Salmond’s response is to stick up two fingers, blow a raspberry and say that Scotland would renege on its debt - in order to reassure the markets the UK government has stated it would cover all such debt. Of course, such a move by an Edinburgh government would not play well with the European Union and world markets, and, as a result, Scotland would essentially be reduced to the status of a third-world country in such circumstances.

Then came the intervention of José Manuel Barroso. According to the president of the European Commission, the acceptance of an independent Scotland into the European Union would be “extremely difficult, if not impossible”,1 as its membership would have to be approved by every member-state. Of course, several EU countries - he specified Spain - have their own national antagonisms, and the accession of a breakaway Scotland would set an unfortunate precedent from their point of view (the Spanish government has made clear that an independent Scotland would have a “mountain of problems”).

But the SNP’s deputy first minister, Nicola Sturgeon, is undeterred. She is adamant that Scotland will succeed in negotiating its membership of the EU after a vote for separation: “Scotland is part of the European Union - we’ve been part of it for 40 years. Europe and the EU is an organisation which has existed to expand, not contract … There’s not a single member-state that says it will try to block Scotland being a continuing member.”2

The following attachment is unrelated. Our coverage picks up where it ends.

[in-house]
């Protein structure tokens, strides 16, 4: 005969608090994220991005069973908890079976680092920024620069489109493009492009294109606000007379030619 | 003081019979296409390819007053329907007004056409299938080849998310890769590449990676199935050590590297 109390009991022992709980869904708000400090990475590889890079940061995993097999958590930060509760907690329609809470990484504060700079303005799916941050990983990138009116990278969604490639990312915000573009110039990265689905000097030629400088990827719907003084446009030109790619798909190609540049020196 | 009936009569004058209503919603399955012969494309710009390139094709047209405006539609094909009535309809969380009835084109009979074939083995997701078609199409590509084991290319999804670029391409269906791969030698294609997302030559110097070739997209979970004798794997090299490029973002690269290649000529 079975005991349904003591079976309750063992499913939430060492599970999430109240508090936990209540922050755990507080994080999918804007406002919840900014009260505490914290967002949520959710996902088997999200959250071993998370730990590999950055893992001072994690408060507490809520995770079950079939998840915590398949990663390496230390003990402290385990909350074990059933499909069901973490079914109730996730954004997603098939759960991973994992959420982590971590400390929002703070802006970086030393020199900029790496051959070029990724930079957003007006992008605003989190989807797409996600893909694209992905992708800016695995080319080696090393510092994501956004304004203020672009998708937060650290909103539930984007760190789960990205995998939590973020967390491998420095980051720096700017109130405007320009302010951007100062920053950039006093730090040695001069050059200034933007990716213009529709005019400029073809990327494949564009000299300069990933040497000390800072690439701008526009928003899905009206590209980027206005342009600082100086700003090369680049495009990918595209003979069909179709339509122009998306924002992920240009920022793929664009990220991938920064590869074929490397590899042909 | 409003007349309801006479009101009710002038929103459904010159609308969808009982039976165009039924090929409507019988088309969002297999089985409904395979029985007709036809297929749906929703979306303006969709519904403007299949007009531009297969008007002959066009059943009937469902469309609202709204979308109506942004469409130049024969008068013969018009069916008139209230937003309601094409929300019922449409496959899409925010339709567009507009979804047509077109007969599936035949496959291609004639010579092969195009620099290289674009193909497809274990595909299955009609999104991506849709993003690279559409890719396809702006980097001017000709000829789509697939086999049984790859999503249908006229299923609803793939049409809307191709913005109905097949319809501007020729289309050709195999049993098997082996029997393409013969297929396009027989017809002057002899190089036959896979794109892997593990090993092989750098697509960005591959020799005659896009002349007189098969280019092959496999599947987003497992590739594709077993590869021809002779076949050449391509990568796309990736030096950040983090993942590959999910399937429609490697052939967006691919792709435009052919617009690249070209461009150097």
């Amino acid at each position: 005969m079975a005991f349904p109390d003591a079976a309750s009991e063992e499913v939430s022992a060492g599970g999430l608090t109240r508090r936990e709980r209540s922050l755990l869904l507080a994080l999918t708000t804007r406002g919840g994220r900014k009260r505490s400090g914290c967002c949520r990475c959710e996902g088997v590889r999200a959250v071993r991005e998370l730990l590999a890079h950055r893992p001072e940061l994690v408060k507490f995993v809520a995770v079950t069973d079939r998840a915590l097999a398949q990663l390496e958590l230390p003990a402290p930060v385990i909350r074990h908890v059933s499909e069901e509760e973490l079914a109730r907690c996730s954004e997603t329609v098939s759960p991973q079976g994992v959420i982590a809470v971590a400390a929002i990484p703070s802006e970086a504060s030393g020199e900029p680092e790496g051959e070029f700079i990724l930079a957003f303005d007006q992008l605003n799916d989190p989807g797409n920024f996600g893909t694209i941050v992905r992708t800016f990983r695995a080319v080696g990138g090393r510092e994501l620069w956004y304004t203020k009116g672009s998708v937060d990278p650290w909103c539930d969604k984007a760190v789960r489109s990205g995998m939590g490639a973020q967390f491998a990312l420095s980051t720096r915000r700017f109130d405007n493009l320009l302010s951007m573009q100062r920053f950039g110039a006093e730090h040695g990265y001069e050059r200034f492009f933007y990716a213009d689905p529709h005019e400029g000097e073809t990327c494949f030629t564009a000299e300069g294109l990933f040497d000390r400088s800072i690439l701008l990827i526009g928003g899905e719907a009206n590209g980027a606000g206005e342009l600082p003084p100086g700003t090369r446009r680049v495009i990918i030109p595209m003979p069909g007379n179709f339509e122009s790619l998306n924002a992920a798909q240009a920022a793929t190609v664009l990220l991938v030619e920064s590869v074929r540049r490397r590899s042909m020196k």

On the rise

It is fair to say that the Better Together ‘no’ camp will be taking some comfort from the statements of such figures as MacPherson and Barroso. But as the British establishment ups its game to counter possible inroads by the ‘yes’ campaign, the perception that Scotland is being bullied by more powerful forces may actually bolster the separatist cause.

In the light of all this, is support for Scottish independence on the rise? Recent polls suggest that this is unequivocally the case. Those conducted by TRS BMRB show support for a ‘yes’ rising from 26% in November 2013 to 29% in January 2014.3 Ipsos Mori has support for independence standing at 34%4, similar to the findings of YouGov. So it is certainly the case that the ‘yes’ campaign is gaining ground. In Scotland, there is undoubtedly an attitudinal shift within certain sections of society. Back in the 1980s, at the height of Thatcherism, the SNP was commonly regarded, at least by left and liberal types, as ‘tartan Tories’. A little ironic, given that the most ardent leftwing advocates of Scottish secession cite this period as the time when Scotland suffered hugely at the hands of a Conservative government with no democratic mandate north of the border.